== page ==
I think DRLs are partially to blame, but instrument clusters that are lit 100% of the time are also a huge danger since that's the most visible interface a driver has to know his lights are on. Of course, I don't understand how one can be so oblivious to not know that it's dark out and not notice that they can't see s**t.

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        • #5
          People are not smart enough to turn there headlights on when needed.
          How many people drive around at night with no lights on or no markers in rain/fog? I see it almost daily.
          Anthony
          2011 Ford Fiesta SES Hatchback
          2008 Wrangler Unlimited FX-R Retrofit
          2011 Fiesta Retrofit Number 2

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          • #6
            ^^Truth!

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            • #7
              i don't really like drl's, but i would like it if all the cars on the road would start using their parking lamps whenever the vehicle is active-- not a bright light, just enough to signify the car is running and could move at any time. with how quiet cars have become(especially electric cars), it's growing ever harder to determine if someone is about to drive their car into you.. there's been a couple of times where i'm paying attention in a parking lot and still nearly get run over by a car i never saw start moving..
              The time you enjoy wasting, is not wasted time

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              • #8
                Just goes to show that there are people driving who shouldn't be.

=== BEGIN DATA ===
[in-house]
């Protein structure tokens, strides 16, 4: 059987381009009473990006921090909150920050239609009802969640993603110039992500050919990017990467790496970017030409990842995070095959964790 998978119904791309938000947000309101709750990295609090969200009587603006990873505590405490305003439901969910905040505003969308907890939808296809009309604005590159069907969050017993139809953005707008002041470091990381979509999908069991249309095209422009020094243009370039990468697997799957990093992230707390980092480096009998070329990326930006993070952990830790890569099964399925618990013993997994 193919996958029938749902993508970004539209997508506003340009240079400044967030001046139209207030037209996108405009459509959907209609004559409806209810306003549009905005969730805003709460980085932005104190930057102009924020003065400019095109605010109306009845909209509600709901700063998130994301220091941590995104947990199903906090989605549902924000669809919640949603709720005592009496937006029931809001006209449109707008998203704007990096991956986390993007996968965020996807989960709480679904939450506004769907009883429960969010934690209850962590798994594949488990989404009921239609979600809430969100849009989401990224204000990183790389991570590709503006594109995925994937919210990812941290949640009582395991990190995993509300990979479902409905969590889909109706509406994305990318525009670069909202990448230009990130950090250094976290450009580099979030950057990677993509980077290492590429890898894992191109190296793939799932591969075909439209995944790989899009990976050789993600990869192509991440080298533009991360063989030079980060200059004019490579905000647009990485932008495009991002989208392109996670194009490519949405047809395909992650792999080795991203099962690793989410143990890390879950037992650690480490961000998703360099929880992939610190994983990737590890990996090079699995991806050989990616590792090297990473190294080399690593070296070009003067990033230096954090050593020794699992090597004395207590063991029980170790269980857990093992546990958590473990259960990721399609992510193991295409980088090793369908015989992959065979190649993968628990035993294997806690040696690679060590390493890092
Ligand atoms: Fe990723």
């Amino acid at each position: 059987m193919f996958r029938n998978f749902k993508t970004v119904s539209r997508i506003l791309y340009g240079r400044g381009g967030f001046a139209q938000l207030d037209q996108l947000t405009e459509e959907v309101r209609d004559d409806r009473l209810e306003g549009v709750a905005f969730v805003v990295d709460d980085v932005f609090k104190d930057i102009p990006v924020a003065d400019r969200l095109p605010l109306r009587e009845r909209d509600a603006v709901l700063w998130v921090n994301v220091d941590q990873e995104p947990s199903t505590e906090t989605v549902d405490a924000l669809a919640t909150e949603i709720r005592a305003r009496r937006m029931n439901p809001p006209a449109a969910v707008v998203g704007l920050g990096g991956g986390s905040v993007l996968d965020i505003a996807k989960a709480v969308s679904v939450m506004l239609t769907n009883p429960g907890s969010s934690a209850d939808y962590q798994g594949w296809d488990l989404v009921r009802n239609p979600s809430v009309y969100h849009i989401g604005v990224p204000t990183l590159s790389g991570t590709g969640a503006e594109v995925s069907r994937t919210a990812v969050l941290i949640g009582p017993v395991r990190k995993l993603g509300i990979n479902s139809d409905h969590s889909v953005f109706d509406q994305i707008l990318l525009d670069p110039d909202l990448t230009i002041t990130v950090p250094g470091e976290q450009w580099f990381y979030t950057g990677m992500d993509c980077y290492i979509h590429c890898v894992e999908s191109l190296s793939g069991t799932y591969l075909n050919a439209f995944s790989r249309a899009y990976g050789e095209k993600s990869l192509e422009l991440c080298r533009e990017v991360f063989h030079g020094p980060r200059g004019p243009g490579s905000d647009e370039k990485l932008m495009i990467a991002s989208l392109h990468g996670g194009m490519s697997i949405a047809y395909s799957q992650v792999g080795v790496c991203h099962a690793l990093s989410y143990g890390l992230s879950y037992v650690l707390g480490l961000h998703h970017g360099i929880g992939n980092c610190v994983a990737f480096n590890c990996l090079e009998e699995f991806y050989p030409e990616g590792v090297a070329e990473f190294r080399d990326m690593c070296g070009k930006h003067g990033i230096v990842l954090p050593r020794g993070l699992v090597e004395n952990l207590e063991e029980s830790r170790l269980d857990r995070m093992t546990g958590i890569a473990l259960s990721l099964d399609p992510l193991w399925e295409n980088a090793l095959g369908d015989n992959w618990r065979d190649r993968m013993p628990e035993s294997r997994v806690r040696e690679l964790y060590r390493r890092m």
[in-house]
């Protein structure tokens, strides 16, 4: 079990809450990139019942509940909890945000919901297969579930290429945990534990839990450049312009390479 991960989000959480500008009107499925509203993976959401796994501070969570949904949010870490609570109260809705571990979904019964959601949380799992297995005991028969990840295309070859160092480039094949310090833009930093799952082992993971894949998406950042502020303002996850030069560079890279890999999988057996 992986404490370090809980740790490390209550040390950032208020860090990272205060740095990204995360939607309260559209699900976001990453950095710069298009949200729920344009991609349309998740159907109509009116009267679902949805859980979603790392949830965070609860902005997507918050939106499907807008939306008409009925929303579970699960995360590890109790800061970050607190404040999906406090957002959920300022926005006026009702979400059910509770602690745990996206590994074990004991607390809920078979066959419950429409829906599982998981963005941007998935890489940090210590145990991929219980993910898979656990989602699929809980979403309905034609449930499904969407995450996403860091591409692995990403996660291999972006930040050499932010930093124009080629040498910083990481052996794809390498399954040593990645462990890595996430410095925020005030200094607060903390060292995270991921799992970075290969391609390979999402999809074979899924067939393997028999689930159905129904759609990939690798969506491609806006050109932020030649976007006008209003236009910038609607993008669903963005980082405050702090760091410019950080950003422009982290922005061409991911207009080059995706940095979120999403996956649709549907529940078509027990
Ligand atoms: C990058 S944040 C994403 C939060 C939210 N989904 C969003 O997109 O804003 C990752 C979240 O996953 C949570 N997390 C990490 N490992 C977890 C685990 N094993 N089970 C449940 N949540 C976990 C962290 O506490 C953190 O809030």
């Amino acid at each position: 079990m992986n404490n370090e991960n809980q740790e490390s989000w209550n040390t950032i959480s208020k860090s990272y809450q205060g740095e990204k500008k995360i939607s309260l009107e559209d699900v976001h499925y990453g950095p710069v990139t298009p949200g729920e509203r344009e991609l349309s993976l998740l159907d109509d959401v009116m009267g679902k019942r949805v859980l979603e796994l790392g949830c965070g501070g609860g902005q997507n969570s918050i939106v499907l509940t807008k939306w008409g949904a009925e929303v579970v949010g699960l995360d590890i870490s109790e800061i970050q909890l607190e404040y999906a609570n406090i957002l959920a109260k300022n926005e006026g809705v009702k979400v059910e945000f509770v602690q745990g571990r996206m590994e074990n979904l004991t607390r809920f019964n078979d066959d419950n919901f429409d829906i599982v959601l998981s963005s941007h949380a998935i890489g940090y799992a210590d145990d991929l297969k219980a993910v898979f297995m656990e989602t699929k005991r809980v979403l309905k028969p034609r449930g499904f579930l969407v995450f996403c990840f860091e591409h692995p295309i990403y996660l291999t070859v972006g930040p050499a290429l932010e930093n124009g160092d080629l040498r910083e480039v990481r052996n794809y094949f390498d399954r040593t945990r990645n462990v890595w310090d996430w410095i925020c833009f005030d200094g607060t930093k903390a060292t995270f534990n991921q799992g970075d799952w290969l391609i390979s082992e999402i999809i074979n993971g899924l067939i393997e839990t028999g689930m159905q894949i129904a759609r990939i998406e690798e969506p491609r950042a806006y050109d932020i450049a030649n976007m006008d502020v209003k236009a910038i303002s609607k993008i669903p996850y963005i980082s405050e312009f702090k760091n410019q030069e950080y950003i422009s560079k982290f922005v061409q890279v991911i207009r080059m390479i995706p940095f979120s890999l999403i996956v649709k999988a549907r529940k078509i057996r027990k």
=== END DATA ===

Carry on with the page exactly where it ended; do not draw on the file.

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                • #9
                  Originally posted by soundman98 View Post
                  i don't really like drl's, but i would like it if all the cars on the road would start using their parking lamps whenever the vehicle is active-- not a bright light, just enough to signify the car is running and could move at any time. with how quiet cars have become(especially electric cars), it's growing ever harder to determine if someone is about to drive their car into you.. there's been a couple of times where i'm paying attention in a parking lot and still nearly get run over by a car i never saw start moving..
                  I have a bigger problem with cars that light up the reverse lights when the doors are unlocked. This is the dumbest thing I've seen in recent years since it looks like they're going to back up when in parking lots. I do usually run with my parking lights on, though I'm not sure why...

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                  • #10
                    ^^ I do agree with that lol.

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                    • #11
                      Originally posted by Speedrye View Post
                      I have a bigger problem with cars that light up the reverse lights when the doors are unlocked. This is the dumbest thing I've seen in recent years since it looks like they're going to back up when in parking lots. I do usually run with my parking lights on, though I'm not sure why...
                      completely agree. there's been more then one occasion where i'll try to let an unoccupied car back up... the GM engineer that thought that one up needs a swift kick to the head...
                      The time you enjoy wasting, is not wasted time

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                      • #12
                        Originally posted by gold94corolla View Post
                        Just goes to show that there are people driving who shouldn't be.
                        Very true.
                        We need (both side of the boarder) better driver education.